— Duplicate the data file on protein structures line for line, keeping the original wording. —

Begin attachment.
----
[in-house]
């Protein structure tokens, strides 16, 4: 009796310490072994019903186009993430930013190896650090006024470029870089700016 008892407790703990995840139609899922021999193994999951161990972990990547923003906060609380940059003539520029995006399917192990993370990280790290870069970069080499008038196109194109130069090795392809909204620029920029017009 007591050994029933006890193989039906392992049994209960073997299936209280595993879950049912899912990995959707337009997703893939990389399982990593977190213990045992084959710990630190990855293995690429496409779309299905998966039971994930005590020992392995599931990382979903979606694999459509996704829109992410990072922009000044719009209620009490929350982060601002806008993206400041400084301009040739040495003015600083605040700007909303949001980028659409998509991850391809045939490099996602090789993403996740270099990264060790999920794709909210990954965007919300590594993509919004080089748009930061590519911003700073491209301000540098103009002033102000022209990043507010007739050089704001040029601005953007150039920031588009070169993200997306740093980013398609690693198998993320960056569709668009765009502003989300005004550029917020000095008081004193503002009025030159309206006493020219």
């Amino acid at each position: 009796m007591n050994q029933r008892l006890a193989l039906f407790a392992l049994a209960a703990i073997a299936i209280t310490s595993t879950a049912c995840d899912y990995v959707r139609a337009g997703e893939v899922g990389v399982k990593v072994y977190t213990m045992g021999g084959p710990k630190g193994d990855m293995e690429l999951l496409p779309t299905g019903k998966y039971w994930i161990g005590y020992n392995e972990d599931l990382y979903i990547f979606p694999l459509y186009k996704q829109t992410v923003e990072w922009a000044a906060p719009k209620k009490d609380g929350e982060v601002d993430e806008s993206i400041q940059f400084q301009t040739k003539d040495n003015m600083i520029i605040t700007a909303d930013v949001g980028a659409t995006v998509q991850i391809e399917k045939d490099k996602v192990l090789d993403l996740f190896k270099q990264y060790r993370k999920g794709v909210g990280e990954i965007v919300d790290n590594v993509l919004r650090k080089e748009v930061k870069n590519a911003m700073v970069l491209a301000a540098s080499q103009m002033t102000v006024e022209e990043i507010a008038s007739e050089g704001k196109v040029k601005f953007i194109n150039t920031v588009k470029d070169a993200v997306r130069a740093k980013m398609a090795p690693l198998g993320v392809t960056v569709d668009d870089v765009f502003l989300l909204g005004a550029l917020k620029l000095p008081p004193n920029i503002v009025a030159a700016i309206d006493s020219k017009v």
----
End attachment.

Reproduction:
[in-house]
């Protein structure tokens, strides 16, 4: 009796310490072994019903186009993430930013190896650090006024470029870089700016 008892407790703990995840139609899922021999193994999951161990972990990547923003906060609380940059003539520029995006399917192990993370990280790290870069970069080499008038196109194109130069090795392809909204620029920029017009 007591050994029933006890193989039906392992049994209960073997299936209280595993879950049912899912990995959707337009997703893939990389399982990593977190213990045992084959710990630190990855293995690429496409779309299905998966039971994930005590020992392995599931990382979903979606694999459509996704829109992410990072922009000044719009209620009490929350982060601002806008993206400041400084301009040739040495003015600083605040700007909303949001980028659409998509991850391809045939490099996602090789993403996740270099990264060790999920794709909210990954965007919300590594993509919004080089748009930061590519911003700073491209301000540098103009002033102000022209990043507010007739050089704001040029601005953007150039920031588009070169993200997306740093980013398609690693198998993320960056569709668009765009502003989300005004550029917020000095008081004193503002009025030159309206006493020219």
């Amino acid at each position: 009796m007591n050994q029933r008892l006890a193989l039906f407790a392992l049994a209960a703990i073997a299936i209280t310490s595993t879950a049912c995840d899912y990995v959707r139609a337009g997703e893939v899922g990389v399982k990593v072994y977190t213990m045992g021999g084959p710990k630190g193994d990855m293995e690429l999951l496409p779309t299905g019903k998966y039971w994930i161990g005590y020992n392995e972990d599931l990382y979903i990547f979606p694999l459509y186009k996704q829109t992410v923003e990072w922009a000044a906060p719009k209620k009490d609380g929350e982060v601002d993430e806008s993206i400041q940059f400084q301009t040739k003539d040495n003015m600083i520029i605040t700007a909303d930013v949001g980028a659409t995006v998509q991850i391809e399917k045939d490099k996602v192990l090789d993403l996740f190896k270099q990264y060790r993370k999920g794709v909210g990280e990954i965007v919300d790290n590594v993509l919004r650090k080089e748009v930061k870069n590519a911003m700073v970069l491209a301000a540098s080499q103009m002033t102000v006024e022209e990043i507010a008038s007739e050089g704001k196109v040029k601005f953007i194109n150039t920031v588009k470029d070169a993200v997306r130069a740093k980013m398609a090795p690693l198998g993320v392809t960056v569709d668009d870089v765009f502003l989300l909204g005004a550029l917020k620029l000095p008081p004193n920029i503002v009025a030159a700016i309206d006493s020219k017009v």